A number of commentators made the point that this compromise had solved nothing. The German European Union commissioner, Günter Verheugen, remarked that the crisis had not yet been resolved.
The German news magazine Der Spiegel wrote that the financing of the EU had been secured. “However, this is all. Reorganization of the European Union budget with its continually expanding farm subsidies: only at the beginning of 2014. Common economic policy for all 25 member states: undetectable, even in outline. Extension of the European Union: unbridgeable differences of opinion. Common security and defense policy: standstill. European constitution: perplexity.”
The French daily Le Monde declared that fundamental reforms “had been put back to later,” but it was nevertheless now possible to turn again to “other tasks.” Similarly, the German daily Die Welt wrote: “After the summit, the reform of European Union finances, farm subsidies, and the end of the British discount have not been dealt with. Nevertheless, the European Union now has some room for maneuver once again...”
In other words, the Brussels summit was able to prevent a complete breakdown, but was unable to deal with any of the fundamental causes for the ailments besetting the EU.
The squabbling and quibbling in Brussels are symptomatic of the state of the European Union. Under increasing internal and foreign pressure, national egoistic interests are increasingly coming to the fore. Little remains of the declarations at former summits that Europe would develop into the most modern and efficient economic player in the world. Instead, the European Union is threatened with paralysis over a controversy amounting to a few hundred million euros.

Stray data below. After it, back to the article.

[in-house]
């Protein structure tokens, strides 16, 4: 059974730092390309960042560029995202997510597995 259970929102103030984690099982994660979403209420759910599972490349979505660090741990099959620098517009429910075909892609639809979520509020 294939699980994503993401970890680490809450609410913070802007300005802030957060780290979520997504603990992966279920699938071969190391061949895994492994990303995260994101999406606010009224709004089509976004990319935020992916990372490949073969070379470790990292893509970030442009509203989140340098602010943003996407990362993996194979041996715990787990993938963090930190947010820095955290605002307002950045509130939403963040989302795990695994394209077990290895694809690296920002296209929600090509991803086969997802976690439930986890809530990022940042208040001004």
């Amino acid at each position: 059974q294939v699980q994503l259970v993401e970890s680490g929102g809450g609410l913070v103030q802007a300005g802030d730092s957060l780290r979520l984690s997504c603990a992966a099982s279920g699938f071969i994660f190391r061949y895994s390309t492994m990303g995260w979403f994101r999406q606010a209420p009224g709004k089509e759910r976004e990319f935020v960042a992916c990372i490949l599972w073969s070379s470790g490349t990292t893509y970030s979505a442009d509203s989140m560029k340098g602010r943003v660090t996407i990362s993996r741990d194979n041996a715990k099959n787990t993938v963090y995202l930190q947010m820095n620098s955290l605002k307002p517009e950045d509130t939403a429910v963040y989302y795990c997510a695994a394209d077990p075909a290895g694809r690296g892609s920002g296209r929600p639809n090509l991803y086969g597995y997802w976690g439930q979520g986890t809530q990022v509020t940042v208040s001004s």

Centrifugal tendencies are continuing to increase. The German press drew the conclusion from months of conflict over the budget and Merkel’s success as mediator that Germany should give less consideration to its European “partners” and seize the initiative to develop a core Europe led by Germany.
Last Monday, the Süddeutsche Zeitung published a commentary entitled “Things Go Better Without the British,” accusing the British government of “stubbornly following only its national interests.” The commentary concluded: “All that remains is to make further European calculations without the British.”
The newspaper declared that the German government was called upon to seize the initiative: “Now that Germany has a stable government again, it is called upon to provide the impetus for a new European movement... What is necessary to put Europe on track is a strong force which can combine many small forces. With her impressive stance at the European Union summit, Angela Merkel has awakened expectations which she should attempt to justify.”
Belgian Prime Minister Guy Verhofstadt has drawn up a “manifesto” for a core Europe, which, according to Der Spiegel, is being discussed at the highest government levels within the European Union: “A club inside the club is to develop, a close union of a few states which advances the concept of Europe... The core is to be formed by a closely knit group, ‘a kind of United States of Europe.’”
The rest, who are not so keen on integration, will constitute themselves in a loose federation, which Verhofstadt has baptized an “organization of European states.” Der Spiegel goes on to say that Verhofstadt’s analysis has met with the agreement of Chirac and Merkel.
For millions of Europeans, the European Union is nothing less than a pseudonym for neo-liberal economic and social policies that call for the merciless subordination of all aspects of social life to the dictates of the “free market” and profit. This was amply demonstrated by the huge no-votes on the EU constitution in France and the Netherlands. Now, in the name of the “concept of Europe,” the internal contradictions that led to two world wars in the last century are once again growing throughout Europe. The attempt to bring Europe “on course” by a “strong force” (Germany) will inevitably encounter resistance from other European governments and serve to exacerbate conflicts within the continent.